In this case, however, there is a notable return coming from this program where the state of NY is set to:

  • Expand its risk view across multiple standards and regulations (covering more with less)
  • Gain consistency in how it assesses its risk (reducing errors)
  • Drive efficiencies throughout the healthcare system (assess once, report many)

Comprehensive Reporting Across Multiple Regulations
With the HITRUST CSF®, Qualified Entities can assess and report against their risk level from multiple angles, including HIPAA, PCI-DSS, and even the New York State Department of Financial Services 23 NYCRR 500.

Gone are the days of looking at all of these standards and regulations as independent, disparate activities. Assessing all of them, together, represents a huge benefit to each individual entity and to the healthcare ecosystem as a whole, especially since this relatively new NY regulation places additional demands on third-party vendors, including healthcare providers—which are now indirectly covered by these new rules.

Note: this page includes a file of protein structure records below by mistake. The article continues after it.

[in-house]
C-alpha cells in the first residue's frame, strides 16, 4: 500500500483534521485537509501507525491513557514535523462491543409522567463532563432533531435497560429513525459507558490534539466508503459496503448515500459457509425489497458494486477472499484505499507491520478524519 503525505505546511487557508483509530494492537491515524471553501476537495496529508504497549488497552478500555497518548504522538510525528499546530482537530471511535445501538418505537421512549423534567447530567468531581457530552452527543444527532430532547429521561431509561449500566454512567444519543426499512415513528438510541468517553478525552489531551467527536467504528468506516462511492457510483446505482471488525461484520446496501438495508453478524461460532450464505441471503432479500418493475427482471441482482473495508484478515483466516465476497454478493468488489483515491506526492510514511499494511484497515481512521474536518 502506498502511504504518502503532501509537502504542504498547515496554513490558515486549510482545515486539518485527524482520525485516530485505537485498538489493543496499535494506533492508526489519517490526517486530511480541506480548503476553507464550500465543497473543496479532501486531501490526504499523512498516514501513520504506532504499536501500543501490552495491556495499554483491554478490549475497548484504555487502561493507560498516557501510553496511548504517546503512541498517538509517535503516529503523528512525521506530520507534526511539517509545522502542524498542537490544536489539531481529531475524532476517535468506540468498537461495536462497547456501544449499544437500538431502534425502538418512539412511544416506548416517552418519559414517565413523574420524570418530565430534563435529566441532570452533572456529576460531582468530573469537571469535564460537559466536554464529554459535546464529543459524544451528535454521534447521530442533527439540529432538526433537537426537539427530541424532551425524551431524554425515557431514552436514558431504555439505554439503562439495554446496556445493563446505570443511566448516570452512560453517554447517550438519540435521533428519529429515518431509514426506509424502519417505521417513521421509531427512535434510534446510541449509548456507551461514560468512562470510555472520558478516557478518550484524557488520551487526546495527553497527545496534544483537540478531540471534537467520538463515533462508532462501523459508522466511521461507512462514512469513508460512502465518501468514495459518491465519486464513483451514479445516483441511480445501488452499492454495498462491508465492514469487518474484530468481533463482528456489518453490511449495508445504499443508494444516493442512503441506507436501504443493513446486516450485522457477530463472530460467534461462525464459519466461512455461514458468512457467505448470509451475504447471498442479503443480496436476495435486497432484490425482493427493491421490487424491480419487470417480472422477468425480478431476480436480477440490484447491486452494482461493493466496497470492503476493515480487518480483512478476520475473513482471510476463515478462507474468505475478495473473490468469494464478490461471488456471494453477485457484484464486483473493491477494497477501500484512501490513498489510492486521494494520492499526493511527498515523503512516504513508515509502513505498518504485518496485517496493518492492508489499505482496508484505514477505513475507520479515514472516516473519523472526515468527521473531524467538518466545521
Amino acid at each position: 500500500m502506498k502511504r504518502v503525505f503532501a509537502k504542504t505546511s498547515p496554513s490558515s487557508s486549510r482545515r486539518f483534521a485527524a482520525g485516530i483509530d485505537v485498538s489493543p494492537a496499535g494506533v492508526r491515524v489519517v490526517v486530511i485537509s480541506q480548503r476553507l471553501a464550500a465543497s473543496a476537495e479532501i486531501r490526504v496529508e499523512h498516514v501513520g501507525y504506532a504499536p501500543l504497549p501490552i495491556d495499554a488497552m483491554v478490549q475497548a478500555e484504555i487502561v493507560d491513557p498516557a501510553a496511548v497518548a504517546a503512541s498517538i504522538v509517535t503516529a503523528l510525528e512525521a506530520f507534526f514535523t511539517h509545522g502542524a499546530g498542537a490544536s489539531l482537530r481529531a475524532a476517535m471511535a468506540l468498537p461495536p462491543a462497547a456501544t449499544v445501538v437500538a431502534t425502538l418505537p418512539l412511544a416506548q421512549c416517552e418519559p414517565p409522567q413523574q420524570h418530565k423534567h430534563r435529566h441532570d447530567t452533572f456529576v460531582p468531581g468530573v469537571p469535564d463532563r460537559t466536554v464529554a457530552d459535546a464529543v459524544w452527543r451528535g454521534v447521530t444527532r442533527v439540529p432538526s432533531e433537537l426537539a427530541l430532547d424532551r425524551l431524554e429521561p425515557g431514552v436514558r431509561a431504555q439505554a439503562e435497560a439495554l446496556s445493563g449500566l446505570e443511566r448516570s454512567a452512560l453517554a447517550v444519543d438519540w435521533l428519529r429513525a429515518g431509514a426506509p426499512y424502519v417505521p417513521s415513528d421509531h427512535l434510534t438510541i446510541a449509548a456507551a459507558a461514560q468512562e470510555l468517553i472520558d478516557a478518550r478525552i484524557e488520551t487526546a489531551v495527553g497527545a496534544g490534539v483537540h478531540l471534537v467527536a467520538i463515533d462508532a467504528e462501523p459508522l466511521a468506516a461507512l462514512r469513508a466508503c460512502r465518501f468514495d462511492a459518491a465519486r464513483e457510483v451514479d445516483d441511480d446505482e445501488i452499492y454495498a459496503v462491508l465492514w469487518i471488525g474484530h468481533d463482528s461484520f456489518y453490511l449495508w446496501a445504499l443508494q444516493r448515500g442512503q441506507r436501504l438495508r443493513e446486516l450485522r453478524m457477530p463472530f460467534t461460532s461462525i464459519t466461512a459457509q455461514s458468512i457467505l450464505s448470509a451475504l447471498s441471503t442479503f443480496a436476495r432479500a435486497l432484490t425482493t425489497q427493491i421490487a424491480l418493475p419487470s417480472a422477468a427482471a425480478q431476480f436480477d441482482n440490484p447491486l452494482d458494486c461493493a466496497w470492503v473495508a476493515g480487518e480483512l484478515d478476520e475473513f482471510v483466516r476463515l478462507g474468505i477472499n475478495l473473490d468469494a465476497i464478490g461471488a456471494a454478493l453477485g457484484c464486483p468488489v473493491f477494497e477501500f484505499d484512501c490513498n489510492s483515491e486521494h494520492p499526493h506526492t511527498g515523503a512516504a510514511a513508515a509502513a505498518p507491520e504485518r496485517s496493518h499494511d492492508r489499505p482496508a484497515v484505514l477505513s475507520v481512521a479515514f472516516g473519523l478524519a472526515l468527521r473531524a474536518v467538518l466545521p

The HITRUST CSF harmonizes multiple standards and best practices—including these and others—to support a single assessment.

Consistency Throughout the Ecosystem
As the use of electronic health records spans the entire healthcare ecosystem, so does the need to have a consistent view of risk throughout this ecosystem. By having the ecosystem participate in the exchange with a consistent view of risk and a consistent reporting of risk, the exchange can get a much better view of the risk it holds. The single assessment report provided by the HITRUST CSF can be used by any and all risk and security management stakeholders such that they can have a consistent view and consistent conversations surrounding risk.

Efficiency: Assess Once, Report Many